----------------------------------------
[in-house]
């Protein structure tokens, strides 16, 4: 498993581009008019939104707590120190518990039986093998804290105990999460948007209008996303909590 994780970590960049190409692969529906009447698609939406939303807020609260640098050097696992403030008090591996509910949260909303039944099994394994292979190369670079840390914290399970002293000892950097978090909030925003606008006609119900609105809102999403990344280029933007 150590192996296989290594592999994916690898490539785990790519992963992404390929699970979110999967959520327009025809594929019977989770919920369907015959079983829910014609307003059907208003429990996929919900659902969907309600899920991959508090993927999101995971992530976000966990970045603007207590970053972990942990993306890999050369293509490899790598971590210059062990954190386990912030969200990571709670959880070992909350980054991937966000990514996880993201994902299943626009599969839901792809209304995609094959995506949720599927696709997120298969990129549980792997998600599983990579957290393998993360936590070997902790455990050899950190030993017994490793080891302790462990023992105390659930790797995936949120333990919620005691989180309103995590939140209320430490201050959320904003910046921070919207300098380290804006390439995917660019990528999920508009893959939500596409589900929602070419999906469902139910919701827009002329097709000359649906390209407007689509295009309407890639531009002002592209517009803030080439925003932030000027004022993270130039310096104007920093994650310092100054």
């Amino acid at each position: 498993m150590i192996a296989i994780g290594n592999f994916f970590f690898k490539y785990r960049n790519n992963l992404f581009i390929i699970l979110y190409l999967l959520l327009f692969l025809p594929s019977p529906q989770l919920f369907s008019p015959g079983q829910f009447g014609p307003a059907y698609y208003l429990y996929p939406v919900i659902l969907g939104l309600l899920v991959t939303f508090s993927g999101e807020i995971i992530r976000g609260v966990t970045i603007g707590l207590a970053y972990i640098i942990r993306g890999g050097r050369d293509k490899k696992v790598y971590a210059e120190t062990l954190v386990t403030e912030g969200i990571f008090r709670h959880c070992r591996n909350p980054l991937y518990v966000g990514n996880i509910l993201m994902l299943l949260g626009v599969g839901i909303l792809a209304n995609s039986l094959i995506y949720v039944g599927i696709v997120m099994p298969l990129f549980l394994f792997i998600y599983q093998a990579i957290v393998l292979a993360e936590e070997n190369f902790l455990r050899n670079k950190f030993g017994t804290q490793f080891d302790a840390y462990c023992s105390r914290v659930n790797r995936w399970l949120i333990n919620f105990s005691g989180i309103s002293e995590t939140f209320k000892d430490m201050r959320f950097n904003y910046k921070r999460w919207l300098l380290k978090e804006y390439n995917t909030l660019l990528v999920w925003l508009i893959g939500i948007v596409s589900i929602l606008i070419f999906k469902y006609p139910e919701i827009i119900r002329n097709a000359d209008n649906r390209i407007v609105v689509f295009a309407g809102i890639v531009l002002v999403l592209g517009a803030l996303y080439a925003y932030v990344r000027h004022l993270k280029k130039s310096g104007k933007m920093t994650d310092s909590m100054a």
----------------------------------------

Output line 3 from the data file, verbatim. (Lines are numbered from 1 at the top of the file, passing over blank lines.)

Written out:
């Amino acid at each position: 498993m150590i192996a296989i994780g290594n592999f994916f970590f690898k490539y785990r960049n790519n992963l992404f581009i390929i699970l979110y190409l999967l959520l327009f692969l025809p594929s019977p529906q989770l919920f369907s008019p015959g079983q829910f009447g014609p307003a059907y698609y208003l429990y996929p939406v919900i659902l969907g939104l309600l899920v991959t939303f508090s993927g999101e807020i995971i992530r976000g609260v966990t970045i603007g707590l207590a970053y972990i640098i942990r993306g890999g050097r050369d293509k490899k696992v790598y971590a210059e120190t062990l954190v386990t403030e912030g969200i990571f008090r709670h959880c070992r591996n909350p980054l991937y518990v966000g990514n996880i509910l993201m994902l299943l949260g626009v599969g839901i909303l792809a209304n995609s039986l094959i995506y949720v039944g599927i696709v997120m099994p298969l990129f549980l394994f792997i998600y599983q093998a990579i957290v393998l292979a993360e936590e070997n190369f902790l455990r050899n670079k950190f030993g017994t804290q490793f080891d302790a840390y462990c023992s105390r914290v659930n790797r995936w399970l949120i333990n919620f105990s005691g989180i309103s002293e995590t939140f209320k000892d430490m201050r959320f950097n904003y910046k921070r999460w919207l300098l380290k978090e804006y390439n995917t909030l660019l990528v999920w925003l508009i893959g939500i948007v596409s589900i929602l606008i070419f999906k469902y006609p139910e919701i827009i119900r002329n097709a000359d209008n649906r390209i407007v609105v689509f295009a309407g809102i890639v531009l002002v999403l592209g517009a803030l996303y080439a925003y932030v990344r000027h004022l993270k280029k130039s310096g104007k933007m920093t994650d310092s909590m100054a």